Other examples of increased complexity involve scenarios such as:

  • Claim-level duplicates
  • Corrected claims
  • Retroactive contract pricing issues
  • Medicare/other insurance primacy confirmation
  • Drug frequency
  • Adjudication errors

Contract compliance review

Contractual terms, prompt pay laws, and other state regulations all form the foundations on which healthcare claims should be quickly and accurately reimbursed per your providers’ agreements. To add another layer of complexity, payers must keep data safe and follow regulatory mandates such as HIPAA, HITECH, and SOC. Postpay claim reviews, supported by advanced analytics and data mining tools, must be deployed to remain compliant with relevant regulation and contracted policy.

Using postpay solutions in concert with prepay analytics is the key to a well-rounded payment integrity strategy. Whether as an added verification measure, a need for additional human intervention, or to navigate multilayered complexities, plans should consider what balance of postpay and prepay intervention work for them.

A national health plan supporting commercial, Medicaid, and Medicare Advantage lines of business works with Cotiviti’s prospective solutions including Payment Policy Management and Coding Validation as well as retrospective solutions such as COB Validation, Clinical Chart Validation, Data Mining, and Contract Compliance. Cotiviti worked closely with the client in 2020–2022 to develop and implement new policies that give the plan an opportunity to double its historical savings totals in the future. Read our case study and learn how the plan:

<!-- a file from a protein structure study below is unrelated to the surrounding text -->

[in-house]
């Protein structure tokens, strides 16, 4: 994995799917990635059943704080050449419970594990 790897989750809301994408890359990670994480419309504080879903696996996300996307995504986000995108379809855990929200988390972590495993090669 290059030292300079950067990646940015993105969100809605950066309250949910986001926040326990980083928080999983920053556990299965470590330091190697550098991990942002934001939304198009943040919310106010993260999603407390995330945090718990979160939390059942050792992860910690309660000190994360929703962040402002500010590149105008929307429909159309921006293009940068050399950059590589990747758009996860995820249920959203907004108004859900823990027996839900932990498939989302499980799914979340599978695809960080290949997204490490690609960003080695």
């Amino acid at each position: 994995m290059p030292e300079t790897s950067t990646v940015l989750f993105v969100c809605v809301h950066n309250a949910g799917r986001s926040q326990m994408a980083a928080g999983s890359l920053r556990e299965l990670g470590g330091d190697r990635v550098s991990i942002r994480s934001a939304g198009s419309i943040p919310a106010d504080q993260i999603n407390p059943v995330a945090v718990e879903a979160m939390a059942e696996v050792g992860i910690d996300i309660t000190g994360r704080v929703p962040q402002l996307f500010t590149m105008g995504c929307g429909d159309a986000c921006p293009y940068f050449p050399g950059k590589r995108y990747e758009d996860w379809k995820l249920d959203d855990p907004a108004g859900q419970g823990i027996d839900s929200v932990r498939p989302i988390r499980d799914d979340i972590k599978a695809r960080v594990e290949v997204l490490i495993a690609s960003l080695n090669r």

• Improved payment accuracy savings with an emphasis on prevention
  • Gained flexibility to scale to membership growth
  • Minimized COVID-19 impact on claim operations

Read the case study

DRG validation: Sharpening auditing with better analytics and prepay review

Over the past several years, there has been an increase in costs related to inpatient care. Even before COVID-19, inpatient hospital stays were trending towards being more and more expensive. As such, plans should take care that diagnosis-related groups (DRG) are being validated correctly for inpatient visits. 

DRG validation is the review of inpatient paid claims data and its associated DRG designation to validate accurate claims payment. It’s typically made up of three components: documentation, coding, and clinical data. Documentation verifies the medical record contains the necessary information to support claim payment, coding verifies the diagnosis code on the medical record, and clinical data verifies the procedure codes and/or diagnosis noted on the medical record. For plans looking to keep DRG validation as accurate as possible, relying on analytics-driven chart selection, investing in prepay review, and performing cross-claim clinical review are the way of the future.